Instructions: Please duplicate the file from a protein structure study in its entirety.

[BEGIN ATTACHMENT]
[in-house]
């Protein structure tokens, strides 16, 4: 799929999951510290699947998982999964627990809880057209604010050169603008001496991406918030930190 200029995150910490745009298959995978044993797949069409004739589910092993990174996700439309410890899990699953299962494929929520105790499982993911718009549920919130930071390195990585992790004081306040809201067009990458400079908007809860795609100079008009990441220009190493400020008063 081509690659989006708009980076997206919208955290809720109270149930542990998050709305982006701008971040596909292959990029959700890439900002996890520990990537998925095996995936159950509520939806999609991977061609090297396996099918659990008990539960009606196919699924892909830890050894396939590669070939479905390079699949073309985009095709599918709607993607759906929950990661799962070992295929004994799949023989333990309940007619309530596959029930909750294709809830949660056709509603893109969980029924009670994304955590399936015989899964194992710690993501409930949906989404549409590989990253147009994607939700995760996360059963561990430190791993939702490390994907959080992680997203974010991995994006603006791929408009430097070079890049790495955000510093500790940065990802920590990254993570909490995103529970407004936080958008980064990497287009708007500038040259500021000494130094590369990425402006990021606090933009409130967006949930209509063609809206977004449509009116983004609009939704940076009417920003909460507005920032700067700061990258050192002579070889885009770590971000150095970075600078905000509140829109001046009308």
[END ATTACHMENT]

[in-house]
């Protein structure tokens, strides 16, 4: 799929999951510290699947998982999964627990809880057209604010050169603008001496991406918030930190 200029995150910490745009298959995978044993797949069409004739589910092993990174996700439309410890899990699953299962494929929520105790499982993911718009549920919130930071390195990585992790004081306040809201067009990458400079908007809860795609100079008009990441220009190493400020008063 081509690659989006708009980076997206919208955290809720109270149930542990998050709305982006701008971040596909292959990029959700890439900002996890520990990537998925095996995936159950509520939806999609991977061609090297396996099918659990008990539960009606196919699924892909830890050894396939590669070939479905390079699949073309985009095709599918709607993607759906929950990661799962070992295929004994799949023989333990309940007619309530596959029930909750294709809830949660056709509603893109969980029924009670994304955590399936015989899964194992710690993501409930949906989404549409590989990253147009994607939700995760996360059963561990430190791993939702490390994907959080992680997203974010991995994006603006791929408009430097070079890049790495955000510093500790940065990802920590990254993570909490995103529970407004936080958008980064990497287009708007500038040259500021000494130094590369990425402006990021606090933009409130967006949930209509063609809206977004449509009116983004609009939704940076009417920003909460507005920032700067700061990258050192002579070889885009770590971000150095970075600078905000509140829109001046009308």